Next few months will affirm how much of this will hold the momentum and make a difference. For the moment, however, it seems okay to enjoy a sense of new urgency. We have already seen that in Finance, where, if rumours are true, the government is set to roll back FBT, a highly unpopular and grossly unjust tax on salaried people. Reforms of subsidies, labour laws and public sector units are surely on the agenda. So is a complete overall of the financial services sector regulations and how much the government would want to control the media. Education - currently plagued by half-baked legislation and a mostly corrupt and unreasonable regulator - will also receive its due attention, and things going right, India should experience a mini-revolution in education opportunities. Telecom and Aviation will also see their own sectoral revolution, as will the urban infrastructure in India. The question, however, is whether this fresh thinking and initiative will also get passed on to the foreign policy, and even if it does, will this mean a new engagement in the South Asian region.

The omens are good so far. S M Krishna is a capable man, who comes with a pair of fresh eyes and an agile mind. India's neighbourhood is fast becoming a strategic threat, with the Chinese influence going rapidly mostly at the back of India's indifference, and there is some acknowledgement of the problem now. There are burning issues, Pakistan's war against the extremists, Nepal's political conundrum, Sri Lanka's Tamil Refugees, Aung San Suu Kyi's trial, which will focus India's, and the world's, attention on the neighbourhood. However, such attention is fleeting and usually followed by knee-jerk reactions, and sustained policy initiative failed to materialise in the past.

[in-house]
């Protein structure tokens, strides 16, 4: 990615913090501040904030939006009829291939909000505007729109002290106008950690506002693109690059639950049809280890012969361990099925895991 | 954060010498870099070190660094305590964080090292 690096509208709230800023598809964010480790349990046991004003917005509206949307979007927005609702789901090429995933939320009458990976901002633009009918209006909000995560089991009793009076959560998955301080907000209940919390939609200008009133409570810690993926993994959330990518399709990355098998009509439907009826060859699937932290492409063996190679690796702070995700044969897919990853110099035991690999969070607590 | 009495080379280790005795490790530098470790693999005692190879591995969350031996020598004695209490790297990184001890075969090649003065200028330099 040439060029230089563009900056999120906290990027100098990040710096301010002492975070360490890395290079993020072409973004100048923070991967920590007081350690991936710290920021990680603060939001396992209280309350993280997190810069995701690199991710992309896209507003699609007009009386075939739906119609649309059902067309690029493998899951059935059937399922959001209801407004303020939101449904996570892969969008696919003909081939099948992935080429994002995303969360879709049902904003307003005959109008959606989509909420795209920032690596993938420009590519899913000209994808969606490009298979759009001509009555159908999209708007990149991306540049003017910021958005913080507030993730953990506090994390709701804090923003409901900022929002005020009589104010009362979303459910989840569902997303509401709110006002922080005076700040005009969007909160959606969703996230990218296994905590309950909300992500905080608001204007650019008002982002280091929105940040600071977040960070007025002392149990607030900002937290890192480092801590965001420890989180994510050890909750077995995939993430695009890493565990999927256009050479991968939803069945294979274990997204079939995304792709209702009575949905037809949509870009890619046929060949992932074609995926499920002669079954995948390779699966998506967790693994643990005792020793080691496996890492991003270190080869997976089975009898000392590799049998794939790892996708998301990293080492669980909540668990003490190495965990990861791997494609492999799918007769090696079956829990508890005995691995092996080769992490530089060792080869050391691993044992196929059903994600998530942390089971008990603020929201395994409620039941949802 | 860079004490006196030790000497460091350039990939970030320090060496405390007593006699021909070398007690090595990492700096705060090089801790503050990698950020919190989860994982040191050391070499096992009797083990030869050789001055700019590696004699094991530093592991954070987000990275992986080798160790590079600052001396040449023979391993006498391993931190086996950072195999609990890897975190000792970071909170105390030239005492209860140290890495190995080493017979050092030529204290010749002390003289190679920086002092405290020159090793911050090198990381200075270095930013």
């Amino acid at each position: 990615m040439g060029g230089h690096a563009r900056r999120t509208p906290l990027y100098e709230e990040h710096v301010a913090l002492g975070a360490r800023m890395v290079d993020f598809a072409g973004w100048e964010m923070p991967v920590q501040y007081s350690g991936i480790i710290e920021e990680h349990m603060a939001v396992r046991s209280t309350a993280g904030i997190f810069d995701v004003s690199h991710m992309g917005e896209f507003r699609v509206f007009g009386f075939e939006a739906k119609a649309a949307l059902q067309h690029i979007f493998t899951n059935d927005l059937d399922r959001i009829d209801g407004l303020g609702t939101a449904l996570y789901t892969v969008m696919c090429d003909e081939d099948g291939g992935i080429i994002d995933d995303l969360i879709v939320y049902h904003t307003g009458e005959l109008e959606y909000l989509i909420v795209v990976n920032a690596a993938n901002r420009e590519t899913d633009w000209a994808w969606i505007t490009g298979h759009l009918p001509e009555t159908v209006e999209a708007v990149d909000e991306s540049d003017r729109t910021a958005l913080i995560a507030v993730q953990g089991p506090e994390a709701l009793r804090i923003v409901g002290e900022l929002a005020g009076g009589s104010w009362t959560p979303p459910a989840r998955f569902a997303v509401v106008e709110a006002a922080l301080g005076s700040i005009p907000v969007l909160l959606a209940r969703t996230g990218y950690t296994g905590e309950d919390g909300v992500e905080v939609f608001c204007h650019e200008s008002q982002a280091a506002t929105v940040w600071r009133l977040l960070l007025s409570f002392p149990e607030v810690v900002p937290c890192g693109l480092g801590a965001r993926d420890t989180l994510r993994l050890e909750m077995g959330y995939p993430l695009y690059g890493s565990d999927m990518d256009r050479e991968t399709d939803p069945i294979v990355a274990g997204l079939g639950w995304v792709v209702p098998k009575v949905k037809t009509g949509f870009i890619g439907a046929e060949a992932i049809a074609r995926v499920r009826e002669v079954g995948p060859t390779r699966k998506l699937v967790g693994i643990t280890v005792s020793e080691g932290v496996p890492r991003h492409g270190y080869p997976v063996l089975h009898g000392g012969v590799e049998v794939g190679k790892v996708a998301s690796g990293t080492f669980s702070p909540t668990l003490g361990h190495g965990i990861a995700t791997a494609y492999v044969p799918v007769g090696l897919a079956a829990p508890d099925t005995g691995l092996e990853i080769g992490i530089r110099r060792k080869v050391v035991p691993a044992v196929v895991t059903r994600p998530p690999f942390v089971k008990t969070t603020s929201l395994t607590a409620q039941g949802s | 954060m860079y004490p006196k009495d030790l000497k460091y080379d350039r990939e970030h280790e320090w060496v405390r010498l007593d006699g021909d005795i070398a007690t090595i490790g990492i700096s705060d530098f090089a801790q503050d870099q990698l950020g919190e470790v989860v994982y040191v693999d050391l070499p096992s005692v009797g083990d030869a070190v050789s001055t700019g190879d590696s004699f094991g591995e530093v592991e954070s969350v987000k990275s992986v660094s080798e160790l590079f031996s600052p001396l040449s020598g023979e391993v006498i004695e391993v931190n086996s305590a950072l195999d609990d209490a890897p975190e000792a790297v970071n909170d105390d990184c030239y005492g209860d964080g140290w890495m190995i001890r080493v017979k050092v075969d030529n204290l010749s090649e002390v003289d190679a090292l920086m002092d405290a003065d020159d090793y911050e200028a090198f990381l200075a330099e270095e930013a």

Also, one must realize that the Indian voters have not only voted for unity and stability in the government, but also for progress and responsibility. Everyone wants to see India play a bigger role in the International community. The problem, however, is that a country will not be invited to the global top table unless they are able to demonstrate their influence and responsibility in their own neighbourhood first.

In fact, this was always India's problem. We sought to assume a sort of moral leadership right from the word go, but was never counted among the world's finest powers. Our sizable military, nuclear capability and success in space could not guarantee that the world's nations will turn to us for assistance or advice. This is primarily because we failed to play our role in the neighbourhood, and particularly because we have been locked in to a fratricidal conflict with Pakistan for so many years.

However, twenty years since the cold war ended, we need to come out of the cold war era thinking - a view of national security based on military hardware available - and get on with a new view based on security through integration. Indeed, this is a two way road and it is difficult to engage with countries which are still adopting the hostile, zero sum approach to world affairs. But, India has two strategic advantages to play with, the ones it has long neglected.

First, its market. Everyone wants a share of Indian market, and Bangladeshi, Sri Lankan and Pakistani companies are no less interested to do so than the Americans and the British. This is a significant leverage, and one that can help build a stable relationship between the countries. The intra-South Asian trade today has more barriers, restrictions and tariffs than anywhere else in the world. India needs to put economy at the heart of its local diplomacy, be serious about the South Asian Free Trade Zone and work with various countries to give them a chunk of India's prosperity. This will win over even the most belligerent. The tricky part is that as the largest country in the region, the onus is on India to start the process.

Second, India is a diverse country and its constituent states can play no less a part in diplomacy. India has almost never leveraged the strong contacts between Punjab and Gujrat and Pakistan, West Bengal and Bangladesh and Bihar and Nepal. Yes, except for the intervention in East Pakistan in 1971, and the stoking of Tamil Nationalism in Sri Lanka, these relationships have almost always been forgotten. These need to be brought to the centre-stage now.